Classical liberal theory views the press as a defender of public interests and a ‘watchdog’ on the workings of government. The term originated in the eighteenth century, gained ground during the nineteenth and even now generates debate.
It is derived from the notion of ‘estates of the realm’. The traditional three are the Lords Spiritual (clergy that sit in the House of Lords), the Lords Temporal (other peers) and the House of Commons. It's been attributed to several thinkers and writers including Edmund Burke, Richard Carlyle and the nineteenth century Times leader writer Henry Reeve. In October 1855 Reeve wrote in an article in the Edinburgh Review ‘journalism is now truly an estate of the realm; more powerful than any of the other estates’ (in Boyce et al., 1978).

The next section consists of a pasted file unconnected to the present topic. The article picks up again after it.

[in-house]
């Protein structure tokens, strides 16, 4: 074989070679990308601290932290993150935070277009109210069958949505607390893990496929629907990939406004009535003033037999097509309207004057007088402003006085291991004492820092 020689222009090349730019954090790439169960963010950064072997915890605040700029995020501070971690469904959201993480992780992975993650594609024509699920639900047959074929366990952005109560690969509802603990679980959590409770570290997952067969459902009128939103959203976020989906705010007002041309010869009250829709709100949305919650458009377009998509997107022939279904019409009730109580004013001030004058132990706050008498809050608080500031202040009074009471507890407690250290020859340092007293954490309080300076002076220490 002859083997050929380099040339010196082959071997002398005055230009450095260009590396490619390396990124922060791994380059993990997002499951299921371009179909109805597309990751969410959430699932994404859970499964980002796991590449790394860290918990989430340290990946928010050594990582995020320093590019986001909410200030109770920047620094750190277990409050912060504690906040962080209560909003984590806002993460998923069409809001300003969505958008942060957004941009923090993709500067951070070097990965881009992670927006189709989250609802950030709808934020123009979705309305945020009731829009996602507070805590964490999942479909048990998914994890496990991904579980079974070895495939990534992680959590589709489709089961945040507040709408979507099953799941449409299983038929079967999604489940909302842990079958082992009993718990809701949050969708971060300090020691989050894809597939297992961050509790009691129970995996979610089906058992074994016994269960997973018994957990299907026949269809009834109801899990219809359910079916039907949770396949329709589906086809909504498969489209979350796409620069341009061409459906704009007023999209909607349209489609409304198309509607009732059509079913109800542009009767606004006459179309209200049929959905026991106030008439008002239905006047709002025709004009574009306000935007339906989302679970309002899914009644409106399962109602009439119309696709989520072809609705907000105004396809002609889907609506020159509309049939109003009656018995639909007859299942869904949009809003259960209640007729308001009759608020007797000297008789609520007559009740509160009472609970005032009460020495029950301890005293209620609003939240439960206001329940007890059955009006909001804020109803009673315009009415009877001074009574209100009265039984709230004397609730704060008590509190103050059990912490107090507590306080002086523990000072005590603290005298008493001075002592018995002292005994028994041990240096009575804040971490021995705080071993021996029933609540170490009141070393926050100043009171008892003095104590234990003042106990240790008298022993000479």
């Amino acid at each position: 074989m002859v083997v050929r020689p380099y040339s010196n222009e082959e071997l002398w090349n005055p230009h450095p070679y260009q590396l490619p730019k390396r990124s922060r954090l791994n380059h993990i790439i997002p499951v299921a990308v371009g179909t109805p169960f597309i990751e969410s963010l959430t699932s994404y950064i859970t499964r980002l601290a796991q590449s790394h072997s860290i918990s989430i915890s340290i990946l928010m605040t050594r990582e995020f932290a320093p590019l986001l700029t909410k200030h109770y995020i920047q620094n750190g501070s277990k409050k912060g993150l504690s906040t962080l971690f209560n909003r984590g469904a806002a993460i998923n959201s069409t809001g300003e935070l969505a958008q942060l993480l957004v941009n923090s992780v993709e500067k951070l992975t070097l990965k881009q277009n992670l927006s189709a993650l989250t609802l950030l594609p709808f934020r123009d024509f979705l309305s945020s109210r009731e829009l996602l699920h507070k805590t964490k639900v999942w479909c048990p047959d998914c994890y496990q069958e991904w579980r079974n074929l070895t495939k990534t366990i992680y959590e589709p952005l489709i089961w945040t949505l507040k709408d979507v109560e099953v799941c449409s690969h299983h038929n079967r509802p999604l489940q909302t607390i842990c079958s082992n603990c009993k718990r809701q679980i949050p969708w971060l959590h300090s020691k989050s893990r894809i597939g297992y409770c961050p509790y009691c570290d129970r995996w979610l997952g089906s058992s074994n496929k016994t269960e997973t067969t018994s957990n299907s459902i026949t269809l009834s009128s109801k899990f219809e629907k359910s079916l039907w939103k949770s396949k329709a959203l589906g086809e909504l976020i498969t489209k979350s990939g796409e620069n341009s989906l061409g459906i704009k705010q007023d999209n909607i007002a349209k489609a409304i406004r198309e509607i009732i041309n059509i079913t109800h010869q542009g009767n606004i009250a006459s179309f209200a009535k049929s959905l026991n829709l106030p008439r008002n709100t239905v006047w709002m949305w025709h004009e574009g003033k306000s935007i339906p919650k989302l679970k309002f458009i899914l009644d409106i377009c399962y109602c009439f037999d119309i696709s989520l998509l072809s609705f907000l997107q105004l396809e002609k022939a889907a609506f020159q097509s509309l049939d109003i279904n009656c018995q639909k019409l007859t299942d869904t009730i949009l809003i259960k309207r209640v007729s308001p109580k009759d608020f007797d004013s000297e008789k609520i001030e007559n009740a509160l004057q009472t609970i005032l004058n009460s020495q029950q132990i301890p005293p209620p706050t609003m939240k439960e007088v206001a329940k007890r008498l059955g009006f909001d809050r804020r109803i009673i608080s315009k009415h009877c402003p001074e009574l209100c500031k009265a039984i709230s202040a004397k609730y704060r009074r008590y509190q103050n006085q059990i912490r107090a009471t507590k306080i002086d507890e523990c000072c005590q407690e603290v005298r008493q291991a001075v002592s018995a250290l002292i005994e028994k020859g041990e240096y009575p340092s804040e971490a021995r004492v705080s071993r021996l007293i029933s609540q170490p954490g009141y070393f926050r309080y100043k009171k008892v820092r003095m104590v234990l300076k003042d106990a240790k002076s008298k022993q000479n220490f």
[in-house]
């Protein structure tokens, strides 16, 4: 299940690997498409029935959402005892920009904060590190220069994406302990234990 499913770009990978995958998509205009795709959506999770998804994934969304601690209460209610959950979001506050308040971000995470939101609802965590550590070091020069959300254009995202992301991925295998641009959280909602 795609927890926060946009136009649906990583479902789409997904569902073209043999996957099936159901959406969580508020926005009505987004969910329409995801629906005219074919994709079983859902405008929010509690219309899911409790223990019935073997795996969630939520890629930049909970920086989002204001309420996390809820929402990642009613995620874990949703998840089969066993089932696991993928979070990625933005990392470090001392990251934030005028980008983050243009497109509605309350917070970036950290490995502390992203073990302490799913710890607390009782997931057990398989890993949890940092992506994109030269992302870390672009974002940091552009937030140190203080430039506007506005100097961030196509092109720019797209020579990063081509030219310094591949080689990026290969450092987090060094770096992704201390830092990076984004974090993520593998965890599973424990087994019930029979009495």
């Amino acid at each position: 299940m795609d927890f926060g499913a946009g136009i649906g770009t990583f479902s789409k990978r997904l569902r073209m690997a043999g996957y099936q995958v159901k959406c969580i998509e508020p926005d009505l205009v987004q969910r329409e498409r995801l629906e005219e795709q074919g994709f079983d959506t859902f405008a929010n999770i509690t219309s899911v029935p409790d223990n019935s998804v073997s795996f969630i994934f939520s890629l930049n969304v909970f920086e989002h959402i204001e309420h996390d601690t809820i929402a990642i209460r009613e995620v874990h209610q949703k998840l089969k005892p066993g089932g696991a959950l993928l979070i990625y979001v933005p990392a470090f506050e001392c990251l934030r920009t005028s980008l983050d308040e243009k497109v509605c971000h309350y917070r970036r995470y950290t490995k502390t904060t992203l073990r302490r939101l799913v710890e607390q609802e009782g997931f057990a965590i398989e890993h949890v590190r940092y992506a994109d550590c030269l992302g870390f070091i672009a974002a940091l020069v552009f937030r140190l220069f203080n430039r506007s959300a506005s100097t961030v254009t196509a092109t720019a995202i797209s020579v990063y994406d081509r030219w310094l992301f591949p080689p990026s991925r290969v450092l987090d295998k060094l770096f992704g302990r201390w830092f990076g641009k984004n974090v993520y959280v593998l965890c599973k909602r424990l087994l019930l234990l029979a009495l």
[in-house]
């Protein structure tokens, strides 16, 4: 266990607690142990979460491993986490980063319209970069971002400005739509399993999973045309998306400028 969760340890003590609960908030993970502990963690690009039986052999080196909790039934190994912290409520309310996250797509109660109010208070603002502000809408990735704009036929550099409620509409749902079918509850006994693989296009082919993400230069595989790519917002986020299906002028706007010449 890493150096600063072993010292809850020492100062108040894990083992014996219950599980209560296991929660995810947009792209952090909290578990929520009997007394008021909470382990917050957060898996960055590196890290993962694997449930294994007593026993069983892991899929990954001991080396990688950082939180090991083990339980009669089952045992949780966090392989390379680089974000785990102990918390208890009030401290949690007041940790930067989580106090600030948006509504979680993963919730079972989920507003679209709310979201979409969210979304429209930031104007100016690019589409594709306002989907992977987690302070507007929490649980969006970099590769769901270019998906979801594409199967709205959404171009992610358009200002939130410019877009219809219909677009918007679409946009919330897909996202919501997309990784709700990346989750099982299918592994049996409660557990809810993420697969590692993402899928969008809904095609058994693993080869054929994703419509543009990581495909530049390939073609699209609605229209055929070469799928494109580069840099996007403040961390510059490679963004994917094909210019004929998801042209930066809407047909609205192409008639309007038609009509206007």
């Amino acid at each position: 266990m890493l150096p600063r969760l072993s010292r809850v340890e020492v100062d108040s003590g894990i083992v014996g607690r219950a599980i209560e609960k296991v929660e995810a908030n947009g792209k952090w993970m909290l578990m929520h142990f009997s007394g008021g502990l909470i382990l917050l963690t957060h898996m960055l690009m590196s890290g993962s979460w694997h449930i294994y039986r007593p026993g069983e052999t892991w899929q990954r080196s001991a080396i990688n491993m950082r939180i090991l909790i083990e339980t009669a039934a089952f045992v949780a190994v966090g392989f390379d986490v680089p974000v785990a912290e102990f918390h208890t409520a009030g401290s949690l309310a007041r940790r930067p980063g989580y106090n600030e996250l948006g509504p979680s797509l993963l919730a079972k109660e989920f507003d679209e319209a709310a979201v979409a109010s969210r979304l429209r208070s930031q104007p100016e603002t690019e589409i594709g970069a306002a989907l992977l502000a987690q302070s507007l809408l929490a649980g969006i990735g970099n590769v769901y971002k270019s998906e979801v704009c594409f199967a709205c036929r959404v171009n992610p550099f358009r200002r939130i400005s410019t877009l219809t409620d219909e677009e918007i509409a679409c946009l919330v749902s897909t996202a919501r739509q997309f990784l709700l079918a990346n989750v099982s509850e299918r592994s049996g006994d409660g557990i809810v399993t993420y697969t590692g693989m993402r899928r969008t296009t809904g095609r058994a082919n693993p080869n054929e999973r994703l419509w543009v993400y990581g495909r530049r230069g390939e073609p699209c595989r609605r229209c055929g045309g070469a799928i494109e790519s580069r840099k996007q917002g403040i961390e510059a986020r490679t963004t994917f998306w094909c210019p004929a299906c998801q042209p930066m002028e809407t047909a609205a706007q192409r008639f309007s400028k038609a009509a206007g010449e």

The argument runs that the press plays a central but unofficial role in the constitution because it helps to inform the public of issues, articulates public opinion and therefore can guide and act as a check on government. (O'Malley, 1997). But it can only fulfil that function if it is independent and free from censorship.
Described as arrogant and grandiose by some, and satirised in an 1855 novel The Warden by Anthony Trollope, the notion refuses to lie down and die. As one of the ways of expressing the relationship between journalism and society, it still has ideological resonance. As recently as 2001, the BBC's political editor Andrew Marr wrote in the Independent ‘If people don't know about power and let their attention wander completely then those in power will take liberties.’